This natural bias clearly explains why there are so many frustrated discussions between family members with one accusing the other of mumbling whilst the other argues, "It's your hearing; you're going deaf."
This is very important for us within the hearing care community to realise. We often assume it's due to an individual's stubbornness or pride or denial – whereas in fact it's simply evidence of a natural human bias.
This realisation has implications for us in the way we communicate, not only with the person directly affected by the reduction in hearing but with their 'significant others'. Often 'significant others' feel it is their duty to "get through to them" and convince them that they're not hearing properly. But this approach is counterproductive because it reinforces that clash of perceptions.
So it is fruitless to try to resolve this mismatch in perceptions by trying to convince someone they are wrong (which is probably the most common approach). Instead it requires a totally different approach, one which we'll look at later in this article.
The recipe for attitude formation
Most people don't have any real opinion about their own hearing. They don't need to; they just assume it's 'normal'. But as soon as an external source draws attention to a possible inadequacy in their hearing, they are forced into having to form an opinion about their hearing in order to know how to respond to this new piece of information.
At this point all sorts of thoughts and feelings will run through their mind. These thoughts and feelings will be the ingredients that shape the opinion they have about their own hearing, beginning with their default understanding that:
- "How I perceive the world is normal."
- "I can hear everything that's audible so I must be hearing OK. If I don't hear something, I assume it's because neither can anyone else or the sound doesn't exist.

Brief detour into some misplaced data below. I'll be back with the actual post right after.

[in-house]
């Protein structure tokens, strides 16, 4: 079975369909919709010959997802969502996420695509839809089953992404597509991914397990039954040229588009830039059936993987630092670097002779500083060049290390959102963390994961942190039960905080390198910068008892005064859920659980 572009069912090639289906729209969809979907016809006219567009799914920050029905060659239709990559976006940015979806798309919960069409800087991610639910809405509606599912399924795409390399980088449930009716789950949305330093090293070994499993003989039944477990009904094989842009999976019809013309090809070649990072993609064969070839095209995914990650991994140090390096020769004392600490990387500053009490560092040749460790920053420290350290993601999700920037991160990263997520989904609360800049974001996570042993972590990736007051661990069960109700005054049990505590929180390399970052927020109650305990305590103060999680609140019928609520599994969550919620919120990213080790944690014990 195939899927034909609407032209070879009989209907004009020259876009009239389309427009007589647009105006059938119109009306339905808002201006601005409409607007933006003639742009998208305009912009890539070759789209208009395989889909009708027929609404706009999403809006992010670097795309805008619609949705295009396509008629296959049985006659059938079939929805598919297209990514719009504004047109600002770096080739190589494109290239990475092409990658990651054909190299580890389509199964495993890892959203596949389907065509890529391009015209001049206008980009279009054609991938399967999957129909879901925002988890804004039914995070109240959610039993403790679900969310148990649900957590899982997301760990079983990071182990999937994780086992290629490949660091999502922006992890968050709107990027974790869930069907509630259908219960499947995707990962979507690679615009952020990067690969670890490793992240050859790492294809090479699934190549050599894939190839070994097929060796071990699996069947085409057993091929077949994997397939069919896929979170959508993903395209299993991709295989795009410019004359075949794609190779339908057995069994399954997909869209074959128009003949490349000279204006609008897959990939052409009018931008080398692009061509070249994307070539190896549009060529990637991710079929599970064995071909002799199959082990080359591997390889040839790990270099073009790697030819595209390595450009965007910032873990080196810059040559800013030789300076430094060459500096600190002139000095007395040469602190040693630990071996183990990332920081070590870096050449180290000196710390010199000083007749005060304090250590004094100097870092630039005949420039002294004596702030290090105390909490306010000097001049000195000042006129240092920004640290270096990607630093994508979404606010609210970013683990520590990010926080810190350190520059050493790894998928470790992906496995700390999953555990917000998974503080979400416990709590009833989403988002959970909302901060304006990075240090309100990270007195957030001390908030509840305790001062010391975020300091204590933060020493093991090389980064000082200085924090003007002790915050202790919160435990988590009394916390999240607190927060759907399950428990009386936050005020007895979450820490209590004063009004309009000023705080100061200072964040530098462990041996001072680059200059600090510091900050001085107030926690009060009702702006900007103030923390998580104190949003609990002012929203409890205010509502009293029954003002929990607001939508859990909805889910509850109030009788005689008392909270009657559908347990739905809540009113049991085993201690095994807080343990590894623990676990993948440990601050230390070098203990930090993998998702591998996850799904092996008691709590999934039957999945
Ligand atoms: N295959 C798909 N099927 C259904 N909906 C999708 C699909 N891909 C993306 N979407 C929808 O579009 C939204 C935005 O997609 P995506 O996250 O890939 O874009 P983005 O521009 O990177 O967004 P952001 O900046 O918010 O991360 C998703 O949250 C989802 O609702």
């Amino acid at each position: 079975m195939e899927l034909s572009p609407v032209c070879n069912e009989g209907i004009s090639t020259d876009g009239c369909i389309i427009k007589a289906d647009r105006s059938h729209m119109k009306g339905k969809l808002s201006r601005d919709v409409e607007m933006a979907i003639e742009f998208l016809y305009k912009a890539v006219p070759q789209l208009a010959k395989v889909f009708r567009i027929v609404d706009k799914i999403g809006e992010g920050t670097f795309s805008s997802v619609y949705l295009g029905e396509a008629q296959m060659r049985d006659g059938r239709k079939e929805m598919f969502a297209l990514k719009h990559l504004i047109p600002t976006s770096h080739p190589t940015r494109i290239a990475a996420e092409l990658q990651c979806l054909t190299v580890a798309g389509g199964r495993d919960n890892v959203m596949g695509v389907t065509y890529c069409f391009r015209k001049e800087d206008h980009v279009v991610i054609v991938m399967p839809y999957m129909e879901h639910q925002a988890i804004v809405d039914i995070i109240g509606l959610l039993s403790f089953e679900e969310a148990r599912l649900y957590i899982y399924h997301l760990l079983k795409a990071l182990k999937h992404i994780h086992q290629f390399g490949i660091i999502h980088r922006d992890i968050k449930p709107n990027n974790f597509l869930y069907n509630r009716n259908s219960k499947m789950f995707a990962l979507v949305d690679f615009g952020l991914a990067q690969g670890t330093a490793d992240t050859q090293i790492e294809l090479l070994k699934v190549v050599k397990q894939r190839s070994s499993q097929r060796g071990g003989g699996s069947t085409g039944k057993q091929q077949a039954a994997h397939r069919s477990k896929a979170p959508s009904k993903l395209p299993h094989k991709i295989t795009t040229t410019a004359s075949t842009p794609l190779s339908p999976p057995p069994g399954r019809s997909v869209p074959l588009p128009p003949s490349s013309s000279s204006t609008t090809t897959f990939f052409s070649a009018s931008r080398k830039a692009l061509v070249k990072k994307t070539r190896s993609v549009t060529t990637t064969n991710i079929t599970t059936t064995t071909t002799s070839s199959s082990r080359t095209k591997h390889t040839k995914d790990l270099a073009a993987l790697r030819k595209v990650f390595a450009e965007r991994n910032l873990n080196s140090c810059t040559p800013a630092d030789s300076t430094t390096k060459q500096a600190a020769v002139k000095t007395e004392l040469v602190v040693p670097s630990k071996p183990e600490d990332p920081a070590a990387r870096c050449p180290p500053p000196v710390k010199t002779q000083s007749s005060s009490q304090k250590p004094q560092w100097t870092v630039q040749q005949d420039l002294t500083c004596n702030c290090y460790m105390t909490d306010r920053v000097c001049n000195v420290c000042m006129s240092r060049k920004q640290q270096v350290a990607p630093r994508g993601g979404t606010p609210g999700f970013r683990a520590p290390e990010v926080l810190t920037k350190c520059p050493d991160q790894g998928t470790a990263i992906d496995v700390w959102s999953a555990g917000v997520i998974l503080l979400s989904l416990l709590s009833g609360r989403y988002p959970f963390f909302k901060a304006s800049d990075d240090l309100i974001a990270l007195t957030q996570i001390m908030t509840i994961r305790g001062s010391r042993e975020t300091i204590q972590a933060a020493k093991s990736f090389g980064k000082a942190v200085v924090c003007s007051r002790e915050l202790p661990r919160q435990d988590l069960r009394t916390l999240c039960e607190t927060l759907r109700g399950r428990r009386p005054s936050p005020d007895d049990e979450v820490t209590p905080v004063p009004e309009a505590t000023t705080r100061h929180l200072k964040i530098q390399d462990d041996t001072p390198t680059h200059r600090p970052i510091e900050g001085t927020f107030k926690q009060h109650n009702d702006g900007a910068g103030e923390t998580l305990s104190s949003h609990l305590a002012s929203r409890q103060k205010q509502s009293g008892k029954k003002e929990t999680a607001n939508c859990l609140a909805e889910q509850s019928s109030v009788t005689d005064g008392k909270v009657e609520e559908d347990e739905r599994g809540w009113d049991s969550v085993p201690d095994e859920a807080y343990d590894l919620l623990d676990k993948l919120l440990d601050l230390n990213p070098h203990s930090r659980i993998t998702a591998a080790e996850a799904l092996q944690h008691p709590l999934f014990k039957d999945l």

Against this default understanding they will compare any new information that comes in including the proposal that their hearing isn't everything they believe it to be. But in order to properly compare this proposal, they need to know what that suggestion means, so they will ask themselves:
- What's the alternative to hearing normally?
- Does this alternative apply to me?
The key to correct attitude formation
The importance of these two questions cannot be overstated. How they are answered is absolutely fundamental to any subsequent attitude formation.
And yet it is perhaps the most significant area where the hearing care community has been counterproductive, because the terminology we use and the messages we present suggest it is an either/or situation: you either have normal hearing, or you're deaf or hard of hearing. The problem is that we apply the terms deaf and hard of hearing to the complete gamut of experience, much of which will not be seen as relevant to our audience.
What springs to mind?
So when someone tries to answer these two questions for themselves they call to mind all the things that 'deaf' and 'hard of hearing' means to them, and in doing so they remember all the things that are easiest to recall. This will specifically include things that are salient and things that evoke strong emotions...
- They'll remember the people on TV communicating in sign language.
- They'll remember their great aunt's hearing aid whistling.
- They'll remember the person at school who pronounced their words differently.
- They'll remember the colleague coming up to retirement who always seemed 'a bit slow on the uptake'...